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Boys taught how to stop hitting out

Nicola Porter reports on a pioneering anti-violence course as we look at the effects of domestic abuse on children.

Teenage boys who hit their girlfriends are receiving anti-violence lessons in a joint project between some Welsh schools and the NSPCC.

The 13-week courses - the first of their kind in Britain - are being run in Cardiff and are open to boys from across south Wales.

The programme aims to help violent teenagers stop beating up their school-age girlfriends and mothers. Lessons are held away from schools but teachers offer advice and support, and give valuable feedback to programme leaders on their progress in the classroom. Currently eight boys are taking part in the courses.

Kevin Gibbs, area children's services manager for NSPCC Cymru, said:

"Teenage boys are seeking help because they want to stop hitting those closest to them, usually their mums and girlfriends.

"Our courses are all about nipping domestic violence in the bud and hopefully stopping domestic violence causing more trauma for all concerned in the future."

A survey revealed last week that a fifth of teenage girls under 18 claimed to have been hit by their school-age partners. The NSPCC and teen magazine Sugar asked 2,000 schoolgirls if they had been struck by their boyfriends, and how often. They found 4 per cent of teenage girls are beaten up by their school-age partners on a regular basis. A further 16 per cent have been hit at least once.

Mr Gibbs, who heads an NSPCC task force working with families to prevent domestic violence in south Wales, said: "The results from Sugar magazine do not surprise us. We are recognising more and more that children are part of the domestic violence cycle, whether they be the victims or perpetrators."

He added: "This is ground-breaking work, particularly special to Wales and the Assembly's policies on domestic violence.

"In previous years help has been focused on adult victims of domestic violence. Now every family member, including young victims, is offered help as part of an on-going programme of help.

"We do not sit down families together but work on the perpetrators and the rest of the family in separate sessions."

He said research suggests that in 90 per cent of domestic disputes, children are in the same or adjacent room. An education officer is working closely with schools to ensure the scheme's success and implement other initiatives.

Brian Rowlands, secretary of the Secondary Heads Association Cymru, welcomed the NSPCC initiative but said "one-off" programmes were not enough.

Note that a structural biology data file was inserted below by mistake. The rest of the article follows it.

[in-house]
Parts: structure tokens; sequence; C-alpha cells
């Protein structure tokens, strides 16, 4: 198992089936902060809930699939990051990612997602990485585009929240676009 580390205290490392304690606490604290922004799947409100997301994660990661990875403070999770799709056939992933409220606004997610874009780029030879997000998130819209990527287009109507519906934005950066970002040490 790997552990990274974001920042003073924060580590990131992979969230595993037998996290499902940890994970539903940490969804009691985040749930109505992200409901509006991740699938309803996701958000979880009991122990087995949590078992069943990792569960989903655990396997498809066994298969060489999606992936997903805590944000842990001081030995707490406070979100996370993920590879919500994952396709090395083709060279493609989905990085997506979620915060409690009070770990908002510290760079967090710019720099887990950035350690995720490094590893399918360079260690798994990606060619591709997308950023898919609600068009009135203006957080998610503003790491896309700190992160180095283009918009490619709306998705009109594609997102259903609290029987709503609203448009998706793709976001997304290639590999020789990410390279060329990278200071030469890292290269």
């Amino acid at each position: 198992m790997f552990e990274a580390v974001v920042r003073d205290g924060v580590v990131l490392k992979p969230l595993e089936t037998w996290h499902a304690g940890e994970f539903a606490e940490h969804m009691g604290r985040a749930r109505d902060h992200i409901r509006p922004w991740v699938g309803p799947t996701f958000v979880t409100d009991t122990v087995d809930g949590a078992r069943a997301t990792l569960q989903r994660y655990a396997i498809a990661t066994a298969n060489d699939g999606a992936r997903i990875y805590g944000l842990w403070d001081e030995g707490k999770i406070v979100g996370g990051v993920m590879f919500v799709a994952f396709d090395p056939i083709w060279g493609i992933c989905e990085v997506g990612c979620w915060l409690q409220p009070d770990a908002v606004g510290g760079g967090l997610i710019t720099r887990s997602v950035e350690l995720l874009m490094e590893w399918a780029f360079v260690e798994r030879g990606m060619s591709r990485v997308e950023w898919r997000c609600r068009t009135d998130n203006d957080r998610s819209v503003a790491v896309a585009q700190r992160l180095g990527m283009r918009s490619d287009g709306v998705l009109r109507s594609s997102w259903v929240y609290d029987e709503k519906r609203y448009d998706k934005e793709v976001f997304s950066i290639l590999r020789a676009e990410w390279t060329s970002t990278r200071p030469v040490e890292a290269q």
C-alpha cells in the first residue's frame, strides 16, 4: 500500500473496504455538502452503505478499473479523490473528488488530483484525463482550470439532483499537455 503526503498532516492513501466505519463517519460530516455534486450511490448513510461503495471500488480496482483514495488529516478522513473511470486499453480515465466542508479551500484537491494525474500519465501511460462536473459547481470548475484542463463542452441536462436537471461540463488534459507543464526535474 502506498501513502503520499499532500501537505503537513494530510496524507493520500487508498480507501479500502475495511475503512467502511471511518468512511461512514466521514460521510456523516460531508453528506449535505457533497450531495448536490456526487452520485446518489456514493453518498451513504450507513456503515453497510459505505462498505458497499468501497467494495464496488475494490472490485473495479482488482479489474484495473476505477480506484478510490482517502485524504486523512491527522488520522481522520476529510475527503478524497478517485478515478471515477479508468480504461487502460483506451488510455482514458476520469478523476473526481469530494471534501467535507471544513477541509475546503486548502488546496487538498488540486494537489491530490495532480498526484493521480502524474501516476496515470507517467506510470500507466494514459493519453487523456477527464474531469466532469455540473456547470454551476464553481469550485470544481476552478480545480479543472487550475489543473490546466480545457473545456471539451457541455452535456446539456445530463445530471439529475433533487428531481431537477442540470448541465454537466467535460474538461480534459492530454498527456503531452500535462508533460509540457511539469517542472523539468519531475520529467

He said: "Schools are a microcosm of society, and violence perpetrated in schools against fellow pupils, and even against teaching and support staff, merely reflects violent conduct in the home.

"The age at which violent tendencies are occurring is becoming younger and needs to be addressed well before the age of 13."

Peter Clarke, children's commissioner for Wales, said: "It is great that children who have been a victim of domestic violence can now have their voice heard."

The Assembly's all-Wales strategy on the issue outlines education as a major tool in combating violence within homes. Domestic violence issues are now taught in personal and social education in both primary and secondary schools.

Edwina Hart, minister for social justice and regeneration, said they had an important role to play in tacking domestic abuse at the launch this week of the Assembly's national strategy.

She said four Welsh schools would be piloting a scheme, run by charity Womankind, aimed at helping young children who may be living in abusive homes.


* Welsh Women's Aid (WWA), says up to 150,000 children and young people are affected by domestic abuse in Wales every year.

* In 90 per cent of domestic assaults on women, children are in the same or adjacent room.

* WWA says 25 per cent of all domestic violence attacks are made against pregnant women.

* Child abuse by a parent is 15 times more likely to occur in a home where domestic violence is present.

* 80 per cent of severe physical assaults on children occurred in homes where there was violence between adults.

* Every minute a domestic violence incident will be reported to police throughout England and Wales.

* NSPCC Cymru runs the only service in Wales working systemically with children, their mothers and the domestic abusers. Based in Cardiff, it currently works with 100 children, women and men.

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